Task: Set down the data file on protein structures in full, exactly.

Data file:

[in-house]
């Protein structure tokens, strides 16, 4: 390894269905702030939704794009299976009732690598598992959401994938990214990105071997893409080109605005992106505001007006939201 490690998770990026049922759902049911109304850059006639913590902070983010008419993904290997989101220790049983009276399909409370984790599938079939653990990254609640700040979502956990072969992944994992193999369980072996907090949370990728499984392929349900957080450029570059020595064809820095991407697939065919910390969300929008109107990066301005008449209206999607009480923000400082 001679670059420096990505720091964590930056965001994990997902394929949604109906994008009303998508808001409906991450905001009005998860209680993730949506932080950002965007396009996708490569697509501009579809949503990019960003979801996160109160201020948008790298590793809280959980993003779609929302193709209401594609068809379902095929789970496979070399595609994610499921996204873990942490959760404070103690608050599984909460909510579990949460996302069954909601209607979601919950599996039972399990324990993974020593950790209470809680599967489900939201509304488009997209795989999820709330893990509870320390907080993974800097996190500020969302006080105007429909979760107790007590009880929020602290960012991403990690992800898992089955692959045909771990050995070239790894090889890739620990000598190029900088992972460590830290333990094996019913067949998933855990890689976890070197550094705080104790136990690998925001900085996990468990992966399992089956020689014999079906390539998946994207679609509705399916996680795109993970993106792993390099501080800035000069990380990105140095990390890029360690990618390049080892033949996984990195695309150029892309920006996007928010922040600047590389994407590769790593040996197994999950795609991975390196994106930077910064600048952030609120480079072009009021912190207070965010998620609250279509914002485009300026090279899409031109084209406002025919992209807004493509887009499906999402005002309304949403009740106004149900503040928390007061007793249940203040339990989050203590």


[in-house]
């Protein structure tokens, strides 16, 4: 390894269905702030939704794009299976009732690598598992959401994938990214990105071997893409080109605005992106505001007006939201 490690998770990026049922759902049911109304850059006639913590902070983010008419993904290997989101220790049983009276399909409370984790599938079939653990990254609640700040979502956990072969992944994992193999369980072996907090949370990728499984392929349900957080450029570059020595064809820095991407697939065919910390969300929008109107990066301005008449209206999607009480923000400082 001679670059420096990505720091964590930056965001994990997902394929949604109906994008009303998508808001409906991450905001009005998860209680993730949506932080950002965007396009996708490569697509501009579809949503990019960003979801996160109160201020948008790298590793809280959980993003779609929302193709209401594609068809379902095929789970496979070399595609994610499921996204873990942490959760404070103690608050599984909460909510579990949460996302069954909601209607979601919950599996039972399990324990993974020593950790209470809680599967489900939201509304488009997209795989999820709330893990509870320390907080993974800097996190500020969302006080105007429909979760107790007590009880929020602290960012991403990690992800898992089955692959045909771990050995070239790894090889890739620990000598190029900088992972460590830290333990094996019913067949998933855990890689976890070197550094705080104790136990690998925001900085996990468990992966399992089956020689014999079906390539998946994207679609509705399916996680795109993970993106792993390099501080800035000069990380990105140095990390890029360690990618390049080892033949996984990195695309150029892309920006996007928010922040600047590389994407590769790593040996197994999950795609991975390196994106930077910064600048952030609120480079072009009021912190207070965010998620609250279509914002485009300026090279899409031109084209406002025919992209807004493509887009499906999402005002309304949403009740106004149900503040928390007061007793249940203040339990989050203590």